“Projects like this where we’re sort of working locally but thinking hemispherically, that’s the only way we’re going to learn those important lessons and really be able to effectively protect these species in the future,” Wilke said.

This time around, they’re particularly interested in the altitude at which the whimbrels fly.

That’s data the previous technology didn’t capture and will help determine whether the turbines are a problem.

The Virginia Beach farm will be among the first offshore wind projects in the U.S., but there are plenty elsewhere around the globe.

Watts said he’s tried to assess what others have learned about birds and offshore wind.

It’s a mixed bag. Some species run into turbines, like has often been a problem on land. Others are “avoiders,” he said, and fly around the equipment.

“Birds respond in a number of different ways,” Watts said. “All birds aren’t the same in terms of what the benefits and impacts might be.”

The problems on land often stem from the wind farms being placed in wildlife corridors, he added.

The advantage of a project so far offshore is it’s beyond many migration paths – with the exception of a few, like whimbrels.

“That’s what this project’s about.”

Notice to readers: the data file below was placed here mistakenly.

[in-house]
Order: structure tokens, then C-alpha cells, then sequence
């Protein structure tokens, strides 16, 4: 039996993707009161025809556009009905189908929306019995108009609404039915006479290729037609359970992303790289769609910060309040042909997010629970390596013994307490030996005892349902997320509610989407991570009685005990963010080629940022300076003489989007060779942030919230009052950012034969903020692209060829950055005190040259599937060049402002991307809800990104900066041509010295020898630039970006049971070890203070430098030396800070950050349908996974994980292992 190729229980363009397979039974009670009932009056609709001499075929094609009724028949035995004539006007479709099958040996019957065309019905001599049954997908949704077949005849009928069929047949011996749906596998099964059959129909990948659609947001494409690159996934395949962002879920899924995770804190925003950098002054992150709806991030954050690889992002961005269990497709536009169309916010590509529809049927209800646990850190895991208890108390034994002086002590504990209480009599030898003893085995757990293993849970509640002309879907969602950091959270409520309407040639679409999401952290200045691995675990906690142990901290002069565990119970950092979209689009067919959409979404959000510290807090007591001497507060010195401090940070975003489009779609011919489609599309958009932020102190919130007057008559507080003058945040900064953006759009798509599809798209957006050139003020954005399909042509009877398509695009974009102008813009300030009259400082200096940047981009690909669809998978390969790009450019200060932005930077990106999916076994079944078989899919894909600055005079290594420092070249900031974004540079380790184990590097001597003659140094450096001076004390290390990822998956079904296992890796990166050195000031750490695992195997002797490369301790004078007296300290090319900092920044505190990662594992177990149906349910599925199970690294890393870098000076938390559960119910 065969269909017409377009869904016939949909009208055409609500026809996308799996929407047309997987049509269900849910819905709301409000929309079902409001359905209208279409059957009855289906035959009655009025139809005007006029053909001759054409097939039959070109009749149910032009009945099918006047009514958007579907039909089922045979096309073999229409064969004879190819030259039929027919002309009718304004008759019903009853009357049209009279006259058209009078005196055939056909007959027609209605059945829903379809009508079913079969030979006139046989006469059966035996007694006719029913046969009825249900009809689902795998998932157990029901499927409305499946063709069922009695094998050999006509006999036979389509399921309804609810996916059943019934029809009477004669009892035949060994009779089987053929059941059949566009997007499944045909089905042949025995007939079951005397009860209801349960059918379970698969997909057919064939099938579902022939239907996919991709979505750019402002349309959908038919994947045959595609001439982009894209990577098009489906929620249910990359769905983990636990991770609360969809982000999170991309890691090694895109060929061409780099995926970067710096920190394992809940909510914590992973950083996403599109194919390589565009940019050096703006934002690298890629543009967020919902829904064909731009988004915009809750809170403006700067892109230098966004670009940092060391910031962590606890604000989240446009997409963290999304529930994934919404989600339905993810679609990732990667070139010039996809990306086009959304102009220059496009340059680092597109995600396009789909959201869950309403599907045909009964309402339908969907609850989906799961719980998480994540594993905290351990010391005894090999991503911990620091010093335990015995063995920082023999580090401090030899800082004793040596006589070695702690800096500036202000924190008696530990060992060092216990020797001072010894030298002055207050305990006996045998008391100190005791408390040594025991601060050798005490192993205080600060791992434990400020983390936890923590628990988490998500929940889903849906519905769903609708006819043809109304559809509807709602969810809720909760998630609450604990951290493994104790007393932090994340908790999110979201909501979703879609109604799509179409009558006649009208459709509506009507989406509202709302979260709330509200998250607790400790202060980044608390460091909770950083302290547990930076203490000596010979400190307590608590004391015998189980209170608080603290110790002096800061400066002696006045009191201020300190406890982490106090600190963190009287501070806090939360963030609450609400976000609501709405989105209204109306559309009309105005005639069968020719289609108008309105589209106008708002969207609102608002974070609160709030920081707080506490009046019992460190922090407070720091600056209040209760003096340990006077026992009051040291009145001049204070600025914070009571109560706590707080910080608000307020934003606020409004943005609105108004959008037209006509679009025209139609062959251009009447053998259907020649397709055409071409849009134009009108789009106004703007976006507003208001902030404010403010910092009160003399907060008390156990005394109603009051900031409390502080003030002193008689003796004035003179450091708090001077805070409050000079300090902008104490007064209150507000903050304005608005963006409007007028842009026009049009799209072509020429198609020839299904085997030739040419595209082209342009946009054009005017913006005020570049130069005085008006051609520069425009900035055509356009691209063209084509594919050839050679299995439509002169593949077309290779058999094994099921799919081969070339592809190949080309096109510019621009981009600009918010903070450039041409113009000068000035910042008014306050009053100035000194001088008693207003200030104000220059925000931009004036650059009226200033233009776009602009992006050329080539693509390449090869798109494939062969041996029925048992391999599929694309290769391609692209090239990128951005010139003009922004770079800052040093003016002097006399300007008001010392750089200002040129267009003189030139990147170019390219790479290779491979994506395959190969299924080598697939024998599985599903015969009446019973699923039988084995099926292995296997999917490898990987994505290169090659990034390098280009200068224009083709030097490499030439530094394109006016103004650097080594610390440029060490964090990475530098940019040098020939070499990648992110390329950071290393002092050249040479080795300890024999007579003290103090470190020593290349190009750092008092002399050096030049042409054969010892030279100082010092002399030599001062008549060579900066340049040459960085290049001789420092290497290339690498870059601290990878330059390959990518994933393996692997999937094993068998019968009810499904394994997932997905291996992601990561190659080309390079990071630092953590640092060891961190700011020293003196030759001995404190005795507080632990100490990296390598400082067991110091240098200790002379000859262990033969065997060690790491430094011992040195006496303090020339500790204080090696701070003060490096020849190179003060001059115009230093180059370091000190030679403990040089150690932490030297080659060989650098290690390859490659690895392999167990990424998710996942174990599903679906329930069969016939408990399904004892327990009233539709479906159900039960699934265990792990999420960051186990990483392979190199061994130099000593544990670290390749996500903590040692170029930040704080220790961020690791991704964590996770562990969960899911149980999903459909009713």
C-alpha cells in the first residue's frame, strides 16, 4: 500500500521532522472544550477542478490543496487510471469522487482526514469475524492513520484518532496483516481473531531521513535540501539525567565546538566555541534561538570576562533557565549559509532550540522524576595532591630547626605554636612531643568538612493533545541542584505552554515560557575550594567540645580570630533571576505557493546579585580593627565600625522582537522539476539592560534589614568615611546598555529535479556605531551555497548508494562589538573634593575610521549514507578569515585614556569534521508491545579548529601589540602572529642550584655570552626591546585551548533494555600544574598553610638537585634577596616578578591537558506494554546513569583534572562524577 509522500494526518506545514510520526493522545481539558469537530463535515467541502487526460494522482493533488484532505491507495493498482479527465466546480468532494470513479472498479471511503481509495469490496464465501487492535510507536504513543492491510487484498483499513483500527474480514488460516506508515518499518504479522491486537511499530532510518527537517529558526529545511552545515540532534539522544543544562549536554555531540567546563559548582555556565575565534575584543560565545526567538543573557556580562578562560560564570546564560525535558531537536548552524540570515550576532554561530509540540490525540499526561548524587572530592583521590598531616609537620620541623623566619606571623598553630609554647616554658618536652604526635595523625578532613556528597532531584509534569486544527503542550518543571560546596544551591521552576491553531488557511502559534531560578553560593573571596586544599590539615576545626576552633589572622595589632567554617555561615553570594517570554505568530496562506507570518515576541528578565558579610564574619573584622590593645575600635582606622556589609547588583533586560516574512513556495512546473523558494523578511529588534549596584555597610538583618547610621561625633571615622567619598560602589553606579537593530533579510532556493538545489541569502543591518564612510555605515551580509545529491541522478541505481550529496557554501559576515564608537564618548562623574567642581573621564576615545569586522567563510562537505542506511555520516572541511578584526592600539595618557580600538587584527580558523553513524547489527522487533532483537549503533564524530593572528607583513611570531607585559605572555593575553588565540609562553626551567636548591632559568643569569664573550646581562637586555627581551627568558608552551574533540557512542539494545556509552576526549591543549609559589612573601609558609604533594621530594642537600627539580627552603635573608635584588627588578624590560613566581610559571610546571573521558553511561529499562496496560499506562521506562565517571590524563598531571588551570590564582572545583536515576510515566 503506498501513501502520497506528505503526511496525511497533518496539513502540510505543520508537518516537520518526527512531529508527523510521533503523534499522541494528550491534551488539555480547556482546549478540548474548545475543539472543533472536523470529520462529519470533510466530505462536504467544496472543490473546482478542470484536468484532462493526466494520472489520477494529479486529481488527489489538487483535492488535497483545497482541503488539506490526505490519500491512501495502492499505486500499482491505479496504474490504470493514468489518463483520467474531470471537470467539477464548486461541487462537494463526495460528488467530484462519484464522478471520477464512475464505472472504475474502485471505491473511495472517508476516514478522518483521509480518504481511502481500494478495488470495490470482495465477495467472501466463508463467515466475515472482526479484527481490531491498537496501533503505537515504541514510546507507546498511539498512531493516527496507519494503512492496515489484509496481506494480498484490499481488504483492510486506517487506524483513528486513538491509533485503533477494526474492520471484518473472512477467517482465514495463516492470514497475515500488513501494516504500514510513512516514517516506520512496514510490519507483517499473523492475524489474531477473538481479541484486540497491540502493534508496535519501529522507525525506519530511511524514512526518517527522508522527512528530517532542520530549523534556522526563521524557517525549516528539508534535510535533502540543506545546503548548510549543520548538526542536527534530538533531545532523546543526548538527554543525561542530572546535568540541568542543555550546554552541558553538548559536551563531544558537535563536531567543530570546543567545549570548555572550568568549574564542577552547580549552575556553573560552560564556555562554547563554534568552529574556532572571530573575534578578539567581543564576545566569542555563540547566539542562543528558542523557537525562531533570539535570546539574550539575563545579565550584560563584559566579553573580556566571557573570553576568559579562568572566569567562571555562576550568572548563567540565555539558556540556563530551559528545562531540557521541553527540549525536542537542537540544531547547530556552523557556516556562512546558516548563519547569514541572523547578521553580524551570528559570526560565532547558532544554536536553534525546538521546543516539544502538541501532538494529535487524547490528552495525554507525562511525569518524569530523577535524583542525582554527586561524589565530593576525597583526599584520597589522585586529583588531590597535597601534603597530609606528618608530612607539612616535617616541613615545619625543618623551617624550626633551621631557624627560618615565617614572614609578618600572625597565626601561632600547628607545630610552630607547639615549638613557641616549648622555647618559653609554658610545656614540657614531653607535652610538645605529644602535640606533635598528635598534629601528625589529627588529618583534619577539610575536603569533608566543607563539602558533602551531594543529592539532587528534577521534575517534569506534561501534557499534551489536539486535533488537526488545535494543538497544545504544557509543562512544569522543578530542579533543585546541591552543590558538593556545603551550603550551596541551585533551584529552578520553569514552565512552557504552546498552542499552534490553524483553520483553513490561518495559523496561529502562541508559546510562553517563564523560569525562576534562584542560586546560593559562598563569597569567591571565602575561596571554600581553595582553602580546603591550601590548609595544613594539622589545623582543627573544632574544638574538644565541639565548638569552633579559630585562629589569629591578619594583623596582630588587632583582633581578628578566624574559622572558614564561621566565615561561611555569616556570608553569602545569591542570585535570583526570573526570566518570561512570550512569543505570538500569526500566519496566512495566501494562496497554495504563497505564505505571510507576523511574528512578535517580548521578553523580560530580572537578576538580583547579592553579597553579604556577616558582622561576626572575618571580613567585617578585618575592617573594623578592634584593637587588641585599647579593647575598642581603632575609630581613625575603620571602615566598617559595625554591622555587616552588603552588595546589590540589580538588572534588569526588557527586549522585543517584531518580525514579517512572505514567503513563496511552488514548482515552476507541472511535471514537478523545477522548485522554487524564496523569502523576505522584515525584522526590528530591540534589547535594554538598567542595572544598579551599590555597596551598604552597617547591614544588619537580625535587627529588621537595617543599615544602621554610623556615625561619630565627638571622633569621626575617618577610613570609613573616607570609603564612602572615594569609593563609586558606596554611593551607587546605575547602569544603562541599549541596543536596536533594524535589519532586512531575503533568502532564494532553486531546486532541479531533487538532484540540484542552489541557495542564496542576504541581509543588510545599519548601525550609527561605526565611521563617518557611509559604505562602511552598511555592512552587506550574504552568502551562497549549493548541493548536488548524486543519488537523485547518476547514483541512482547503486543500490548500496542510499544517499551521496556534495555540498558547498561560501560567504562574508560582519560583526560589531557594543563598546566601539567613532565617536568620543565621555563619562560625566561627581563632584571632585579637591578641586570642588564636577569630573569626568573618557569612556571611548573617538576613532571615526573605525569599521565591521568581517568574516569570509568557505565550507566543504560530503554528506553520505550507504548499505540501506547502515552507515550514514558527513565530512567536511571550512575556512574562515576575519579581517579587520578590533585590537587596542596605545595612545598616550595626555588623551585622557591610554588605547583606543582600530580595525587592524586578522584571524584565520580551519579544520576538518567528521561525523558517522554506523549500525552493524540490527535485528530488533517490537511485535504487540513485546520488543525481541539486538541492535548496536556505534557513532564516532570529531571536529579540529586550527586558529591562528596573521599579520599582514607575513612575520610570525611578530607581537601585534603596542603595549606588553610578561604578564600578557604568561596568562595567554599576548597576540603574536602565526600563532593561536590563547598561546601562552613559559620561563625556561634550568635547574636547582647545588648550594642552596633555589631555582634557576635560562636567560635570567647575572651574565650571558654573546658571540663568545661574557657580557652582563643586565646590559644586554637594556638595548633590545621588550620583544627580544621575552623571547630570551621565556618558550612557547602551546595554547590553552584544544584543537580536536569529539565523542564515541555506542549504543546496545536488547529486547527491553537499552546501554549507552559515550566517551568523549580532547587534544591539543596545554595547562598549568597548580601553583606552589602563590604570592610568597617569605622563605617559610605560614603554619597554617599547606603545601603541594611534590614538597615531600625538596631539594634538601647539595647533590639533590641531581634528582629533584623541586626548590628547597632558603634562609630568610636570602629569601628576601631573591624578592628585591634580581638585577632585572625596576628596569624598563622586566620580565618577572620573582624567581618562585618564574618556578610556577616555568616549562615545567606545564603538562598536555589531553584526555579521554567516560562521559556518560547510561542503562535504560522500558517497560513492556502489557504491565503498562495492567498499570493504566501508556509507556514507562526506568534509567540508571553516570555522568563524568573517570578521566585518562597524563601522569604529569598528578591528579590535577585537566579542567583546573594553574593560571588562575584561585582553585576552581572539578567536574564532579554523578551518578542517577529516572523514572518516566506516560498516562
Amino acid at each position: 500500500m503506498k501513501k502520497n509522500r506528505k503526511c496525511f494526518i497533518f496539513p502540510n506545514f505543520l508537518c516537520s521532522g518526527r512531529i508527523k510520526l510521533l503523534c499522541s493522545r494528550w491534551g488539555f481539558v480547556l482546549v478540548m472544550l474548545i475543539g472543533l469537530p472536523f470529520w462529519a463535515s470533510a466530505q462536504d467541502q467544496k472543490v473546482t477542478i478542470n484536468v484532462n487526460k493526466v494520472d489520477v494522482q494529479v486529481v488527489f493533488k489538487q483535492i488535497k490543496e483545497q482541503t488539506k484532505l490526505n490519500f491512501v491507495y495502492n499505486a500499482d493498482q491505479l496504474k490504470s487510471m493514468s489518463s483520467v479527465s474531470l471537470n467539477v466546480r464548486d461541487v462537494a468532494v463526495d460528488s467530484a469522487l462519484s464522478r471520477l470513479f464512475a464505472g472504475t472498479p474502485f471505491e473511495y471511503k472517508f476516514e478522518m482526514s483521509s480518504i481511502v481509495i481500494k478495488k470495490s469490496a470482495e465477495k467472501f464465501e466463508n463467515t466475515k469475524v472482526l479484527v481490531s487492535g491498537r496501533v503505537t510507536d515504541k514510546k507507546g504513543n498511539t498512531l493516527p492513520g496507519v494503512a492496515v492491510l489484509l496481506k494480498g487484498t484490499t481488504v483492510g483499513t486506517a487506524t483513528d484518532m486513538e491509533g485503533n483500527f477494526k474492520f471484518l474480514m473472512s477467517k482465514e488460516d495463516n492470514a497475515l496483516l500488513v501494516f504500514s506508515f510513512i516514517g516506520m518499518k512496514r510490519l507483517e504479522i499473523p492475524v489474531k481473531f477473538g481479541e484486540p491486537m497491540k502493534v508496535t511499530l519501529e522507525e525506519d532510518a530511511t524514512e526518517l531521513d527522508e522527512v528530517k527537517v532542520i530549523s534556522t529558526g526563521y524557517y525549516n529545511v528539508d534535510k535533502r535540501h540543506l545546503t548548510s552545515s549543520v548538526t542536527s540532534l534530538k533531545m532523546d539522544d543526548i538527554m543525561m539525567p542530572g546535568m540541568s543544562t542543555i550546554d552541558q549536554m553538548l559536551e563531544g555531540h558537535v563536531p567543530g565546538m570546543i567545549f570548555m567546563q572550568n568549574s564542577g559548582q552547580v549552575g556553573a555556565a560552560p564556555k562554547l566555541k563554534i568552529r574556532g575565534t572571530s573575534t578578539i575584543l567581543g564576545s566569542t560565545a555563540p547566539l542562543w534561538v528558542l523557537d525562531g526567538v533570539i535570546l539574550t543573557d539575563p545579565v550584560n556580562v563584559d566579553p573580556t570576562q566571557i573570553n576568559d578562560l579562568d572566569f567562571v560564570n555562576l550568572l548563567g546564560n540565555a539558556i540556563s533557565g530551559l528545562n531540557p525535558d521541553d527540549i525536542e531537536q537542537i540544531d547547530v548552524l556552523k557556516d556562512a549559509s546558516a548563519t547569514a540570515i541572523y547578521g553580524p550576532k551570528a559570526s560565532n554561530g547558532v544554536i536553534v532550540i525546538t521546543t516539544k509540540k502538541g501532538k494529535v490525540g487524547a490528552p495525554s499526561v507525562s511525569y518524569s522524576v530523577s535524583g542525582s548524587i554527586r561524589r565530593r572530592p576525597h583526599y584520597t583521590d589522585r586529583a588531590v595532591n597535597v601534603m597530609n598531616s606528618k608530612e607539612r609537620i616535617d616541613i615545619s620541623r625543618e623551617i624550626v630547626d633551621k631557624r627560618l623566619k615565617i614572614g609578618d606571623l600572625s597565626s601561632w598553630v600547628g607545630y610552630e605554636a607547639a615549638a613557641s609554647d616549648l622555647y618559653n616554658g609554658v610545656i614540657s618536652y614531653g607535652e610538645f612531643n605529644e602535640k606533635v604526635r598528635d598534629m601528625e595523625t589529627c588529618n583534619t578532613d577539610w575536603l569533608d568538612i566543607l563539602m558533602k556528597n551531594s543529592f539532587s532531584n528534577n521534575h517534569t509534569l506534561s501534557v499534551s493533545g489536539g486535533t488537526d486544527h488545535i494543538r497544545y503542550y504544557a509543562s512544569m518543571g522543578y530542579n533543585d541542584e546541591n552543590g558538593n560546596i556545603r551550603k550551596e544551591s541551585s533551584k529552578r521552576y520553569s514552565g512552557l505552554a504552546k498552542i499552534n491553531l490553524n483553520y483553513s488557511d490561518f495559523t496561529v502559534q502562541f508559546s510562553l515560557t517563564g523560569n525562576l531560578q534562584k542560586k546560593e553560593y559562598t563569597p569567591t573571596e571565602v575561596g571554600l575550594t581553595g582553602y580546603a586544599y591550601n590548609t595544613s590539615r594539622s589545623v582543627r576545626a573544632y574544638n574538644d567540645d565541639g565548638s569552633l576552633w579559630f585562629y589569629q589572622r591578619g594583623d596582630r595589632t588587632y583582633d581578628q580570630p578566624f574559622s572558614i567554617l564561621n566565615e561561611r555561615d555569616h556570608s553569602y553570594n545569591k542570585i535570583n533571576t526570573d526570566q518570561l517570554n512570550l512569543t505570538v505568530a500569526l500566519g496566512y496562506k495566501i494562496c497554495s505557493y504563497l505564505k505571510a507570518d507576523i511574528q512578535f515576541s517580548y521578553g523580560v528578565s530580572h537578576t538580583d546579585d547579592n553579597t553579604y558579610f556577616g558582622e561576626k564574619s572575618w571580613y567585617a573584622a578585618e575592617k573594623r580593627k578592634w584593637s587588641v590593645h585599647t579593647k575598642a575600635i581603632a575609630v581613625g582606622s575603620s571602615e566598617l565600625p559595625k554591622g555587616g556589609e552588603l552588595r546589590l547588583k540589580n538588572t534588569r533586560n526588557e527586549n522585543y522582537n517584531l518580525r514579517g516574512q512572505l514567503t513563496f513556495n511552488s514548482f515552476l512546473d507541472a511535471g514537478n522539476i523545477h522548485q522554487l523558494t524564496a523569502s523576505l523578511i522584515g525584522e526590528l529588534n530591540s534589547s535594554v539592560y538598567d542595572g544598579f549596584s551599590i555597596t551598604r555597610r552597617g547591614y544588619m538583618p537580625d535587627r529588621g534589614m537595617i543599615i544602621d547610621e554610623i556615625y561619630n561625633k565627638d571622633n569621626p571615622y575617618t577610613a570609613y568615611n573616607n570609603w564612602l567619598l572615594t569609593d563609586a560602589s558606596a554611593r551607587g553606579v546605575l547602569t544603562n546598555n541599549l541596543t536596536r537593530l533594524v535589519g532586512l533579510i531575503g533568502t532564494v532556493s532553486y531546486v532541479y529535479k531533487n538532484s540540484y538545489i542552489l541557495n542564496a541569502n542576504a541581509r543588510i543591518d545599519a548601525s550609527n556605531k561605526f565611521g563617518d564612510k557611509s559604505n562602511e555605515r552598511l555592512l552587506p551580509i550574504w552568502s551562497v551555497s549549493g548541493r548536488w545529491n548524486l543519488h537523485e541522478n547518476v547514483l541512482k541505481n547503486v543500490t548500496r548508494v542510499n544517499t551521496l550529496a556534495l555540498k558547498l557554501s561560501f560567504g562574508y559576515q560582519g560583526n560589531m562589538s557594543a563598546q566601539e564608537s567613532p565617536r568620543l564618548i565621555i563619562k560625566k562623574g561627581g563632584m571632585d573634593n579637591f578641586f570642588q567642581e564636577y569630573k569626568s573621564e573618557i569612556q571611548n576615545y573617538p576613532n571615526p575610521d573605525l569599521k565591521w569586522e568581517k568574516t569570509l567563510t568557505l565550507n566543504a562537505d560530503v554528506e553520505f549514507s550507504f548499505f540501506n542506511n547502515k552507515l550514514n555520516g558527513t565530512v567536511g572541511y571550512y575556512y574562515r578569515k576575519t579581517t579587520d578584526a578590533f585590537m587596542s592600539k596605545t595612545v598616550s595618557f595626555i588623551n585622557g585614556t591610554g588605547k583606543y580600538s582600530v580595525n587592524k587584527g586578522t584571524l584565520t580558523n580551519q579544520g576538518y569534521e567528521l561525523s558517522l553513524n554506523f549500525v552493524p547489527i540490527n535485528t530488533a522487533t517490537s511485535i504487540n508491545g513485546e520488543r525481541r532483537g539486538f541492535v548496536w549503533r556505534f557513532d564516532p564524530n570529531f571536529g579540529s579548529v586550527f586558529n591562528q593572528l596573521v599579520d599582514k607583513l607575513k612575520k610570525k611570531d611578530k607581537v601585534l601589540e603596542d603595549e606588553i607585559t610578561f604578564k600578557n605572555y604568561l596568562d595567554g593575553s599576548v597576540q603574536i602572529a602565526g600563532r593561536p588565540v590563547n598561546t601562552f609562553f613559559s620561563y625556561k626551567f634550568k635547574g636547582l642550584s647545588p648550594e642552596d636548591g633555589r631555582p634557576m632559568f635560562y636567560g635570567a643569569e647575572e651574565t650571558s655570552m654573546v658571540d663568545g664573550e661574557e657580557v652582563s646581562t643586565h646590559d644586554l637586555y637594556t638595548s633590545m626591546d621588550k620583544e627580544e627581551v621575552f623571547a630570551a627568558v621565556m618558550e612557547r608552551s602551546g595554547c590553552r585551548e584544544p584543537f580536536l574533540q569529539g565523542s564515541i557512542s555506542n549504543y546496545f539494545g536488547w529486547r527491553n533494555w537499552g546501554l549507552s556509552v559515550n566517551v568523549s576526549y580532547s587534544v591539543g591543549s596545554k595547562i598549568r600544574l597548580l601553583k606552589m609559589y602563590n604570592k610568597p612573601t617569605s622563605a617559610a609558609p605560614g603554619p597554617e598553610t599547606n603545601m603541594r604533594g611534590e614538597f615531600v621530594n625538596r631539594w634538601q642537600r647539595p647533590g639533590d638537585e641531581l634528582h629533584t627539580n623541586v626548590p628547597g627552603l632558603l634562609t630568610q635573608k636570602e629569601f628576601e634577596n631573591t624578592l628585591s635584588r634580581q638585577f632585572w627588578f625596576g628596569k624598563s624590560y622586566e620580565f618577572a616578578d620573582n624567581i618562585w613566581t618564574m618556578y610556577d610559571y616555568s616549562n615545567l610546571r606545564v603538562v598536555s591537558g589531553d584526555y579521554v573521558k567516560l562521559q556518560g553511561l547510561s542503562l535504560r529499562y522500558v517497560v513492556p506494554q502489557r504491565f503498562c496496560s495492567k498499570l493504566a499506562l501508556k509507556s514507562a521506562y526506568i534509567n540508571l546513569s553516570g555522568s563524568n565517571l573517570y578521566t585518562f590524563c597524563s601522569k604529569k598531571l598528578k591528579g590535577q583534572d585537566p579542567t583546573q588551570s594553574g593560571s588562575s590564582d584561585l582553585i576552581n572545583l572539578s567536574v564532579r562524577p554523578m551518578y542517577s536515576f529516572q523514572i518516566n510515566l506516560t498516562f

Two pilot turbines went up in Dominion’s federal lease area out in the Atlantic in fall 2020.

Since then, the company has been doing its own wildlife research in addition to funding others, much of it part of regulatory requirements, said Scott Lawton, environmental technical adviser for Dominion.

They’ve learned a lot, he said.

Some things were more expected – like a phenomenon where the concrete structures have attracted marine life seeking habitat.

But cameras also captured bats and species Dominion didn’t expect so far from land – butterflies, dragonflies and other insects.

The whimbrels study is an extension of the research.

Matt Overton, biological consultant for Dominion’s corporate biology department, said it came out of a bird focus group about the offshore wind project that included various environmental organizations.

“One of the biggest questions that no one really knows is how high and what altitude are these birds migrating?” he said.

“We don’t want to be in a situation where we have high bird mortality.”

So if there is an issue with the turbines, what happens next?

It depends, but Overton said he doesn’t think the issue would move or shut down the project.

Rather, officials could need to turn to seasonal operational conditions when the birds are passing through.

The company and researchers also know the knowledge gained through this project will be valuable beyond Virginia.

Offshore wind farms are expected to become a more common sight along the East Coast in the coming decades.

But Watts said the Eastern Shore is a special place for whimbrels. It’s the only major place they stop on their way both north and south.

“It seems like, at least for the populations that use the Western Atlantic flyway, that these birds have built their annual cycle around the Eastern Shore. So this place is really special important.”

Katherine is WHRO’s climate and environment reporter. She came to WHRO from the Virginian-Pilot in 2022. Katherine is a California native who now lives in Norfolk and welcomes book recommendations, fun science facts and of course interesting environmental news.